there in 1536, but the crew, to avoid starvation, were obliged to resort to the most horrible expedients, and indeed would all have perished had they not luckily found a French ship, in which the emaciated survivors returned to England, giving deplorable accounts of their sufferings. Not deterred by this failure, however, and his own first attempt in 1578, Sir Humphrey Gilbert, the enterprising half brother of the famous Sir Walter Raleigh, having obtained a patent from Queen Elizabeth for six years, granting him possession of 200 leagues round any point he chose to settle on, sold all his estates in England, and fitted out five small vessels, in which he embarked with 200 people in 1583. Sir Humphrey landed in the Bay of St. John's, and took quiet possession of the country, in the presence of a vast concourse of fishermen, being the crews of thirty-six vessels of different nations. This unfortunate adventurer was, however, not destined to realise his hopes; being anxious to take possession of as much country as possible before the expiration of his patent, he proposed to prosecute his discoveries to the south ; but his crews mutinied, and part of them returned home : of those who followed him above 100 were lost in a gale, on board of one of the ships, off the Sable Island, or bank, and disheartened by their adverse circumstances, the others insisted on,his steering homeward, which Sir Humphrey reluctantly consented to, remarking that he had but suspended his scheme until next spring, “when he would fit out an expedition royally." His ship, however, foundered in a storm on the passage home, and thus
ended this disastrous expedition. Sir Humphrey Gilbert is represented at having been a man of engaging manners, courage, and learning, and much esteemed by Queen Elizabeth.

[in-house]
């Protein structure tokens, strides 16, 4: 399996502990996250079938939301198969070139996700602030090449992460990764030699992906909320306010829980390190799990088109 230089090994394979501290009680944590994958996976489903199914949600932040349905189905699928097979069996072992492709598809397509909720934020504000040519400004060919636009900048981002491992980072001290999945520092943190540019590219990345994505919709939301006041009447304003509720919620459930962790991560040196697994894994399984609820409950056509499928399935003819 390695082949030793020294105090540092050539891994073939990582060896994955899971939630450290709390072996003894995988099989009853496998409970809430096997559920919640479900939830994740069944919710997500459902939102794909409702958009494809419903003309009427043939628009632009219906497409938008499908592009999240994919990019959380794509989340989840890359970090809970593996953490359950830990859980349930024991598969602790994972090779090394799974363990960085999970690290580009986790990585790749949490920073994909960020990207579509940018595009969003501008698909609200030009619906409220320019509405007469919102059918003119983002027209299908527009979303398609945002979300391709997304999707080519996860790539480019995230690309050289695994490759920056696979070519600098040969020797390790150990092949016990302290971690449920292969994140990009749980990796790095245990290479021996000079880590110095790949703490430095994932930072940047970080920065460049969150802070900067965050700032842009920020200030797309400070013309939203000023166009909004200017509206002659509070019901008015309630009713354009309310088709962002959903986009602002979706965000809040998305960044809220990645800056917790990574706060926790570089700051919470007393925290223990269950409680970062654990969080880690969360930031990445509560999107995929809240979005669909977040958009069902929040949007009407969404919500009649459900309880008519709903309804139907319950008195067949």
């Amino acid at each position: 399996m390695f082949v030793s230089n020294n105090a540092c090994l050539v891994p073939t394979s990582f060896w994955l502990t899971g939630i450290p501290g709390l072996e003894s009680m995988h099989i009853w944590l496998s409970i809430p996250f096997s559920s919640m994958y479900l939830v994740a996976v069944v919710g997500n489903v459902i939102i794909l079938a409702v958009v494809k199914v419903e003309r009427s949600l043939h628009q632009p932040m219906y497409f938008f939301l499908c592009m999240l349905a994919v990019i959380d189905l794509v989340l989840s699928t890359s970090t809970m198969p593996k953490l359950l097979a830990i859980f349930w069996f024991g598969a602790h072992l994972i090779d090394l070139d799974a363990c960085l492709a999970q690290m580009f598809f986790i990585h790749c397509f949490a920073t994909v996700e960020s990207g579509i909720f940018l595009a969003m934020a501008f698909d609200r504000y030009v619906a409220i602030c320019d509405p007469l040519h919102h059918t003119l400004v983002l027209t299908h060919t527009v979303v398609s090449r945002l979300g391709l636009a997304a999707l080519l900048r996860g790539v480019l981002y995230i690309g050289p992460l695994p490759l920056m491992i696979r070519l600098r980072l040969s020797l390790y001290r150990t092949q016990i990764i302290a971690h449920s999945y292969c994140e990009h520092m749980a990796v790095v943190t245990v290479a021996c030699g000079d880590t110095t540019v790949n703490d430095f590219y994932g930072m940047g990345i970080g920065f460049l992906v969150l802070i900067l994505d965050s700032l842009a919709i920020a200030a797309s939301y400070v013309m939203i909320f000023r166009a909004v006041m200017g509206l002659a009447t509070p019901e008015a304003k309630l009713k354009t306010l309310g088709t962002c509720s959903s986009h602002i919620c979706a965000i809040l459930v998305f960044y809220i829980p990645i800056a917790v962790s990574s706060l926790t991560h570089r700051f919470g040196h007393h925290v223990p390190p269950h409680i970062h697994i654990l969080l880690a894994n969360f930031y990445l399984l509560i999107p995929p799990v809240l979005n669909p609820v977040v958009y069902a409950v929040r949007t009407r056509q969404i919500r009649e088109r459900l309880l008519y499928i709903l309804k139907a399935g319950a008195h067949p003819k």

In 1585, according to our next accounts, a voyage was made to Newfoundland by Sir Bernard Drake, who claimed its sovereignty and fishery in the name of Queen Elizabeth. Sir Bernard seized several Portuguese ships laden with fish, and oil, and furs, and returned to England; but, owing to the war with Spain, and the alarm caused by the Spanish armada, several years elapsed before another voyage was made to the island.
A fresh attempt was made at a settlement in 1610, but this was also abandoned, as well as several subsequent ones. The attempt in 1610 was made by virtue of a patent granted by James I. to the Lord Chancellor Bacon, Lord Verulam, the Earl of Northampton, Lord Chief Baron Tanfield, Sir John Doddridge, and forty other persons, and under the designation of the “ Treasurer and Company of Adventurers and Planters of the Cities of London and Bristol for the Colony of Newfoundland.” The patent granted the lands between Capes St. Mary and Bonavista, with the seas and islands lying within ten leagues of the coast, for the purpose of securing the trade of fishing to our subjects for ever. Mr. Guy, an intelligent and enterprising merchant of Bristol, who planned this expedition, settled in Conception Bay, remained there two years, and then returned to England, leaving behind some of his people to carry on the fishery, the attempt at planting